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This is Why I Came: A Novel
This is Why I Came: A Novel
by Mary Rakow
Edition: Hardcover
Price: $24.00
33 used & new from $14.71

5.0 out of 5 stars Hand-to-hand with God, November 21, 2015
Bernadette has become estranged from God, or perhaps it is God who has estranged her with His deliberate or thoughtless callousness as to her welfare. But, thirty years later, she enters a church to attempt reconciliation. She wants to believe in Him, but she is not there yet. She is transfixed on the hook of that niggling conundrum: Why should a loving God allow suffering? Why did a loving God allow her to suffer so much?

‘This is why I came?’ is Bernadette’s path to that moment of attempted reconciliation, but it is, intentionally or otherwise, something rather less mundane than the process of a lapsed Catholic seeking to negotiate her return to a relationship with God. The Gnostic Christians – the Greek Socrates- and Plato-influenced Christians who were eventually to be declared heretics by the Catholic Church – believed that, in order to come into true communion with God, you must write your own gospel, your own testament, to explain to yourself Jesus’s teachings and how you will follow them, to embed them in your psyche, to complete the ‘two into one’ where your actions reflect your thoughts that in turn reflect the wisdom of Jesus’s teachings. In a way, ‘This is why I came’ is Bernadette’s personal gospel, taking the Bible stories she loves, or finds resonant, and fashioning them to her own compelling narrative, to her own sense of faith.

Bernadette clearly has issues with God. In the Old Testament, God is traditionally depicted as an authoritarian patriarch who feels he has been traduced by the perfidy of mankind. In Bernadette’s appraisal, he is definitely Cluster B: He is needy; He demands to be continuously center-stage in mankind’s consciousness; He is vainglorious (not unreasonably, I suppose for God); He is an extreme control freak; and, when crossed, He is viciously and massively homicidal. Noah and Jonah find themselves in deep water with him, and Abraham kills his children in repeated and desperate attempts to appease Him, although the relationship matures – or perhaps mankind matures – by the time we get to Moses, at which time God retreats into being a nagging control freak, laying down the law in a ‘not under my roof’ kind of way, for just about everything a human being could consider doing. Cain, on the other hand, simply matches God’s psycho-pathology and kills Abel because he has stolen his limelight.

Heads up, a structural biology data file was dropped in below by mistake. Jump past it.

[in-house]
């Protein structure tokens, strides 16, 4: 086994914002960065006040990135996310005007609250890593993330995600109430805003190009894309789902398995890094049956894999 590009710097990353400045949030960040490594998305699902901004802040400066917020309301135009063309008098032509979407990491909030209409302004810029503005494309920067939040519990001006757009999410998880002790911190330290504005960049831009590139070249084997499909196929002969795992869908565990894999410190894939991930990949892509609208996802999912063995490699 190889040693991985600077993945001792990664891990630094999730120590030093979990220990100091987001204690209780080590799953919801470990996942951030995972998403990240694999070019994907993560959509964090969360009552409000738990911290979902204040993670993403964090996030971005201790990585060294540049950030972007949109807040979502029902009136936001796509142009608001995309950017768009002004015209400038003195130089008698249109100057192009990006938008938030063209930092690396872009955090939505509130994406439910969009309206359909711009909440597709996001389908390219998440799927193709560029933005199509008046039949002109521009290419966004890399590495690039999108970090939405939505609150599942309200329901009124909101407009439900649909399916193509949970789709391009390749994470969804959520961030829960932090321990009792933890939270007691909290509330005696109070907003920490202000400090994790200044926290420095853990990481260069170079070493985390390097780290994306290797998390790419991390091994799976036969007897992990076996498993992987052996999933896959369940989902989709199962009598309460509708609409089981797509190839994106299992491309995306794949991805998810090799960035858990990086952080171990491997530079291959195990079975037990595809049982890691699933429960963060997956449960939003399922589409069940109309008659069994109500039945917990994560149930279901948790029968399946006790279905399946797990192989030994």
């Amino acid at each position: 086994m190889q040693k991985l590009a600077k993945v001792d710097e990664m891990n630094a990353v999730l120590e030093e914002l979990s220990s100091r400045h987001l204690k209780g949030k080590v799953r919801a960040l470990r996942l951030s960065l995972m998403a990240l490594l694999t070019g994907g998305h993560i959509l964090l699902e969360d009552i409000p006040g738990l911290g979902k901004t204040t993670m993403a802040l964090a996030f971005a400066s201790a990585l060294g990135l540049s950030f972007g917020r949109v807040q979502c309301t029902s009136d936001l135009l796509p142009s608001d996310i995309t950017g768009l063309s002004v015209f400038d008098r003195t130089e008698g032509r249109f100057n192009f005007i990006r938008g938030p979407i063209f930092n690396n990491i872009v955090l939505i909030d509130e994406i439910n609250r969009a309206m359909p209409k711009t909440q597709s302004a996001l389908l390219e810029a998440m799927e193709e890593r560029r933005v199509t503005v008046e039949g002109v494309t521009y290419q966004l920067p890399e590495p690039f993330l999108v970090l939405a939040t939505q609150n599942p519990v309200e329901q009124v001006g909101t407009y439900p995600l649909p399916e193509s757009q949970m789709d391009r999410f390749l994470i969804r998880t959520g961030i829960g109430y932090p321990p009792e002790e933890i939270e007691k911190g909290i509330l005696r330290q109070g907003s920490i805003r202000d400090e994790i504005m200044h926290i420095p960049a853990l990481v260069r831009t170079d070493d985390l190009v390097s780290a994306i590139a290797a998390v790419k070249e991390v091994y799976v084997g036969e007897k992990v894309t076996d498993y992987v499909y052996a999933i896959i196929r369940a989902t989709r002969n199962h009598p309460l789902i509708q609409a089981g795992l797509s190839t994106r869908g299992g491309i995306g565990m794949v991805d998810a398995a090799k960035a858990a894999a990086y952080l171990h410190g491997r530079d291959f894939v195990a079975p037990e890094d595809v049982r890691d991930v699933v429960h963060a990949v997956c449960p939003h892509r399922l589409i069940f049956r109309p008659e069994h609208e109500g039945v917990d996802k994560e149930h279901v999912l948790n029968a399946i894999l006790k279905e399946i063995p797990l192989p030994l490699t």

Then, in the New Testament section of the book, Bernadette comes closer to Eric Emmanuel Schmitt’s line in ‘The Gospel According to Pilate’ [‘L’Evangile selon Pilate’] in which Jesus gradually comes to the realization that he is God when He has performed too many miracles to credibly deny it to Himself, except in Bernadette’s version He feels considerable amounts of survivor guilt for escaping the Massacre of the Innocents, and for his cousin, John the Baptist, losing his own father in the process for refusing to disclose John’s location to the assassins.

‘This is why I came’ is both gorgeous and heart-felt – heart-wrenching – in its humanizing of all the characters it touches – including God’s – in this succession of Bible stories. I suppose this work could also be considered anathema, although it certainly has no intention of promoting any unorthodoxy. Indeed, in many ways it is surprisingly traditional. It still accepts that the flight to Egypt and the Massacre of the Innocents actually happened – which most modern Christologists now doubt – and it repeats the idea that Mary Magdalen was a prostitute, which, again, modern Christologists consider to be to conflate two entirely different people: Mary Magdalen, a wealthy woman who supported Jesus and his disciples materially, and the prostitute who washed Jesus’s feet with her hair. But perhaps sticking to the 6th century CE interpretation of Mary Magdalen’s character enables Bernadette to explore more interesting avenues and to tell a more profound truth – that Jesus simply didn’t, and doesn’t, care who or what you are.